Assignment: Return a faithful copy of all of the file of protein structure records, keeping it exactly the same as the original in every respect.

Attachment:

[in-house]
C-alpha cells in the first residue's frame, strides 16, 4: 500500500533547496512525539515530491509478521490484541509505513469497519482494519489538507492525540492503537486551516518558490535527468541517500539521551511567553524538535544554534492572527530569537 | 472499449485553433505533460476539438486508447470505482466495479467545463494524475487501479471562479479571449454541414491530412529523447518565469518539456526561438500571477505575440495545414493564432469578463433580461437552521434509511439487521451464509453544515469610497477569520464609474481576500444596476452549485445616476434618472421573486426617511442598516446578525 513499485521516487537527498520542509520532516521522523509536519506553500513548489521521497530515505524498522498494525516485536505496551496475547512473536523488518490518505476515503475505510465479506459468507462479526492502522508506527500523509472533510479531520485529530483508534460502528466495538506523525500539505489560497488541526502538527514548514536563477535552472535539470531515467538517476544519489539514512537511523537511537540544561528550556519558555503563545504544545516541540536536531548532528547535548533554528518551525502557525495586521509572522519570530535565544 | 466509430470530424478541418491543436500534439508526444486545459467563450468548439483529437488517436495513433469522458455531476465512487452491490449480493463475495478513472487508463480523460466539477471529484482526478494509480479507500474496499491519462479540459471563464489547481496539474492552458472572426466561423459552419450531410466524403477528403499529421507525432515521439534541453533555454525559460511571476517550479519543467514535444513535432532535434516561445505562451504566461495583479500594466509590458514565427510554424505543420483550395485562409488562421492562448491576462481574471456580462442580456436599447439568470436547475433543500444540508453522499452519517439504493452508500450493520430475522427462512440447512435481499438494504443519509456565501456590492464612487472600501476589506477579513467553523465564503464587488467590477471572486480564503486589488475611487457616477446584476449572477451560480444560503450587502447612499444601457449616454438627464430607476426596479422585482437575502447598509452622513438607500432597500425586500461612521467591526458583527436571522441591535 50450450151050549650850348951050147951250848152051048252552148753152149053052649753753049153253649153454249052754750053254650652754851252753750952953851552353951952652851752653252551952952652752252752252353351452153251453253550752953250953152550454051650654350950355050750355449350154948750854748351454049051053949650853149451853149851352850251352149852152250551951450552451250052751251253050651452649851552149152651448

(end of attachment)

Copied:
[in-house]
C-alpha cells in the first residue's frame, strides 16, 4: 500500500533547496512525539515530491509478521490484541509505513469497519482494519489538507492525540492503537486551516518558490535527468541517500539521551511567553524538535544554534492572527530569537 | 472499449485553433505533460476539438486508447470505482466495479467545463494524475487501479471562479479571449454541414491530412529523447518565469518539456526561438500571477505575440495545414493564432469578463433580461437552521434509511439487521451464509453544515469610497477569520464609474481576500444596476452549485445616476434618472421573486426617511442598516446578525 513499485521516487537527498520542509520532516521522523509536519506553500513548489521521497530515505524498522498494525516485536505496551496475547512473536523488518490518505476515503475505510465479506459468507462479526492502522508506527500523509472533510479531520485529530483508534460502528466495538506523525500539505489560497488541526502538527514548514536563477535552472535539470531515467538517476544519489539514512537511523537511537540544561528550556519558555503563545504544545516541540536536531548532528547535548533554528518551525502557525495586521509572522519570530535565544 | 466509430470530424478541418491543436500534439508526444486545459467563450468548439483529437488517436495513433469522458455531476465512487452491490449480493463475495478513472487508463480523460466539477471529484482526478494509480479507500474496499491519462479540459471563464489547481496539474492552458472572426466561423459552419450531410466524403477528403499529421507525432515521439534541453533555454525559460511571476517550479519543467514535444513535432532535434516561445505562451504566461495583479500594466509590458514565427510554424505543420483550395485562409488562421492562448491576462481574471456580462442580456436599447439568470436547475433543500444540508453522499452519517439504493452508500450493520430475522427462512440447512435481499438494504443519509456565501456590492464612487472600501476589506477579513467553523465564503464587488467590477471572486480564503486589488475611487457616477446584476449572477451560480444560503450587502447612499444601457449616454438627464430607476426596479422585482437575502447598509452622513438607500432597500425586500461612521467591526458583527436571522441591535 50450450151050549650850348951050147951250848152051048252552148753152149053052649753753049153253649153454249052754750053254650652754851252753750952953851552353951952652851752653252551952952652752252752252353351452153251453253550752953250953152550454051650654350950355050750355449350154948750854748351454049051053949650853149451853149851352850251352149852152250551951450552451250052751251253050651452649851552149152651448